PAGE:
"Leucine won't you do your muscle's will?"

apologies to Little Richard, Lucille, 1957

 

We are now offering a post workout shake which is composed of the following:

 

Calories 162

Carbohydrate 13.3gm

Fat 1.67gm

Protein 23.3gm

Of this protein 12.5gm are Branched Chain Amino Acids (BCAA)

and of the BCAA there is 6.2gm of Leucine.

Plus Creatine 1.66gm

Plus Glutamine 1.66gm 

 

You have heard the spiel now here it is in writing…

 

All the big boys at the gym know that their muscles are more sensitive to uptake glucose and protein in the first two hours after a workout.  They consume a large protein and carbohydrate shake sometimes 500-700calories early after a workout for two reasons. First, they want to take advantage of this “window of opportunity” to nourish their muscles and Second, they need to begin their nutritional recovery right away because they are going to be in the gym the next day and the last thing they want is to come into the gym for their next workout and not be nutritionally ready for it.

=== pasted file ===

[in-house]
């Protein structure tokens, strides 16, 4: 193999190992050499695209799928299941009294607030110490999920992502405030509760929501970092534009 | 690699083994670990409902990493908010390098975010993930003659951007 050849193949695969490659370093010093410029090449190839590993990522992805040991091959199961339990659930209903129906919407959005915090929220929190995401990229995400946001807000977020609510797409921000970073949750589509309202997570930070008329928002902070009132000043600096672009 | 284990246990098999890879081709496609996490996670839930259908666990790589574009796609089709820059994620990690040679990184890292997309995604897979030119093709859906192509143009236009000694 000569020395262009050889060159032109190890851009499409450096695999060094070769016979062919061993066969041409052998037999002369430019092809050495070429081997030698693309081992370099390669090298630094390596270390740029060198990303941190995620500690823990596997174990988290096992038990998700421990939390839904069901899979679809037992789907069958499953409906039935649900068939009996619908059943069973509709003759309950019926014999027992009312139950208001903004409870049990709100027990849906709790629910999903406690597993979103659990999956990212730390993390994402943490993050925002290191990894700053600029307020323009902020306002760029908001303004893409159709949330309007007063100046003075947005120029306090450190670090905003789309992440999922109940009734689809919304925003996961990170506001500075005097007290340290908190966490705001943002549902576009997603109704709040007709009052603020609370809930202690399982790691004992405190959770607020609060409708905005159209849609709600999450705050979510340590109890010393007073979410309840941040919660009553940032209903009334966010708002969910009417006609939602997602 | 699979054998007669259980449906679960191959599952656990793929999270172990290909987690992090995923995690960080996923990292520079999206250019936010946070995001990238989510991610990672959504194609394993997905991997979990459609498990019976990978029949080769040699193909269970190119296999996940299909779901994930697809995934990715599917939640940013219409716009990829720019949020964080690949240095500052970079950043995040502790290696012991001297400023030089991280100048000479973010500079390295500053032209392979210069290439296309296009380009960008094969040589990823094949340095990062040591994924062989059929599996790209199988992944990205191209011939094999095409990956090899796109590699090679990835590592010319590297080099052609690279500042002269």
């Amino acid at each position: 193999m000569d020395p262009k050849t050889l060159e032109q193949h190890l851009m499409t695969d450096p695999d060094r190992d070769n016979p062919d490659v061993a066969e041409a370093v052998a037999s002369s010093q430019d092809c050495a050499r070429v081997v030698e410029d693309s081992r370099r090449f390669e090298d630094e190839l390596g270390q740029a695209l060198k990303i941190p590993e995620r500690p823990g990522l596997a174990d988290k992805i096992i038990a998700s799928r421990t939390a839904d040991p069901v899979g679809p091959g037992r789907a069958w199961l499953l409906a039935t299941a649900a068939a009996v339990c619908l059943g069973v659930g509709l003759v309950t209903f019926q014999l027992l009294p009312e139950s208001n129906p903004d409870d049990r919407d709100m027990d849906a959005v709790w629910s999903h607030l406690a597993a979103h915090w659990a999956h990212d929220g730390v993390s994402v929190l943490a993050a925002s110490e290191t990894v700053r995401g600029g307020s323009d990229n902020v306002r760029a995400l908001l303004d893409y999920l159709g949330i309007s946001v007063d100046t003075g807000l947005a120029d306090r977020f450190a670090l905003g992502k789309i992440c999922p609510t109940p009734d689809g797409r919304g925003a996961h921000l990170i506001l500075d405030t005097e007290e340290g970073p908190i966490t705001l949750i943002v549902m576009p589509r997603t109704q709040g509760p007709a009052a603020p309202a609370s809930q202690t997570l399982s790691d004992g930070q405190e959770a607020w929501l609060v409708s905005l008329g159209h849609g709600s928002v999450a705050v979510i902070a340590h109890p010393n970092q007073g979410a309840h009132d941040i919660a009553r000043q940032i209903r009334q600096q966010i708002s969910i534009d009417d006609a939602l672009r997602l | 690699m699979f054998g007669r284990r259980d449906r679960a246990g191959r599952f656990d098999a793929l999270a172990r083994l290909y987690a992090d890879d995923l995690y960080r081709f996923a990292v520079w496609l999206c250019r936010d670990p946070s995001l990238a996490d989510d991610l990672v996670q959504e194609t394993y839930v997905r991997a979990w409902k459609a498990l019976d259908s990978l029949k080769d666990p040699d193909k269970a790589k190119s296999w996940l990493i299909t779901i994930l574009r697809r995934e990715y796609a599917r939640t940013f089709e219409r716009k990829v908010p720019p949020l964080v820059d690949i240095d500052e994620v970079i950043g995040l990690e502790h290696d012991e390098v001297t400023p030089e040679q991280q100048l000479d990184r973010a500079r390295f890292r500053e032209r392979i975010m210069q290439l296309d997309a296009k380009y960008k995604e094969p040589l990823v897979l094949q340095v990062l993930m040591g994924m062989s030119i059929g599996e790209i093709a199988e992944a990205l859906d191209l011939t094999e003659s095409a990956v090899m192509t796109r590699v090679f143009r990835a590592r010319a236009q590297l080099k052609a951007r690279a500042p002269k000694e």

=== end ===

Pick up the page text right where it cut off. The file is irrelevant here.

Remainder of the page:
I have not felt that our clients needed to do this for several reasons.  First we give our clients at least 2 days to recover between workouts and Second, some of the available post workout drinks carry too many calories and we are asking our clients to cut back on calories to assist with fat loss. About the most I have ever suggested to our clients is that they eat half a Zone Bar before and the other half after the workout.

 

I have changed my mind about this because I am not happy at the amount of muscle some of our older clients have been able to add during the first 4 months of the program.  When I talk about adding muscle, it is not the 10-20lbs of bulking up that the big boys want to achieve.  To do that they will consume 4000-5000calories or more a day.  We are asking our clients usually to cut back on calories and when you cut back it is much harder to put on any muscle.  I am talking about adding 2-4lbs of muscle in 4 months and at the same time lose about 12-16lbs of fat.